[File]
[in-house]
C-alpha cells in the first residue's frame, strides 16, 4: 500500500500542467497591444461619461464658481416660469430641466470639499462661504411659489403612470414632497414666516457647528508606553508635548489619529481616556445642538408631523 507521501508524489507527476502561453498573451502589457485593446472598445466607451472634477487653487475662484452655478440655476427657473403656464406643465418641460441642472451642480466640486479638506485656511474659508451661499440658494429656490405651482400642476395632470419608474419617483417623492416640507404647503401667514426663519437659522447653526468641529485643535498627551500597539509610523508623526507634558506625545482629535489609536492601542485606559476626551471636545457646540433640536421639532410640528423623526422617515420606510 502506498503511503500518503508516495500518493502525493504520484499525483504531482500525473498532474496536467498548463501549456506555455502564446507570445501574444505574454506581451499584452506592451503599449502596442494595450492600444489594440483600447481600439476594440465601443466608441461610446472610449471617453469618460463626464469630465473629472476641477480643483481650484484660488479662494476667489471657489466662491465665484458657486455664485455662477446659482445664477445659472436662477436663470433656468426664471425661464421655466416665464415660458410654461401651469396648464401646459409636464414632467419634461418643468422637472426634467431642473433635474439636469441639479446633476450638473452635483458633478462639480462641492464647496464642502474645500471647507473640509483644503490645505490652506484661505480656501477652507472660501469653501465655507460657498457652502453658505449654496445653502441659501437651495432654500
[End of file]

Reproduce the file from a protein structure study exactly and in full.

[in-house]
C-alpha cells in the first residue's frame, strides 16, 4: 500500500500542467497591444461619461464658481416660469430641466470639499462661504411659489403612470414632497414666516457647528508606553508635548489619529481616556445642538408631523 507521501508524489507527476502561453498573451502589457485593446472598445466607451472634477487653487475662484452655478440655476427657473403656464406643465418641460441642472451642480466640486479638506485656511474659508451661499440658494429656490405651482400642476395632470419608474419617483417623492416640507404647503401667514426663519437659522447653526468641529485643535498627551500597539509610523508623526507634558506625545482629535489609536492601542485606559476626551471636545457646540433640536421639532410640528423623526422617515420606510 502506498503511503500518503508516495500518493502525493504520484499525483504531482500525473498532474496536467498548463501549456506555455502564446507570445501574444505574454506581451499584452506592451503599449502596442494595450492600444489594440483600447481600439476594440465601443466608441461610446472610449471617453469618460463626464469630465473629472476641477480643483481650484484660488479662494476667489471657489466662491465665484458657486455664485455662477446659482445664477445659472436662477436663470433656468426664471425661464421655466416665464415660458410654461401651469396648464401646459409636464414632467419634461418643468422637472426634467431642473433635474439636469441639479446633476450638473452635483458633478462639480462641492464647496464642502474645500471647507473640509483644503490645505490652506484661505480656501477652507472660501469653501465655507460657498457652502453658505449654496445653502441659501437651495432654500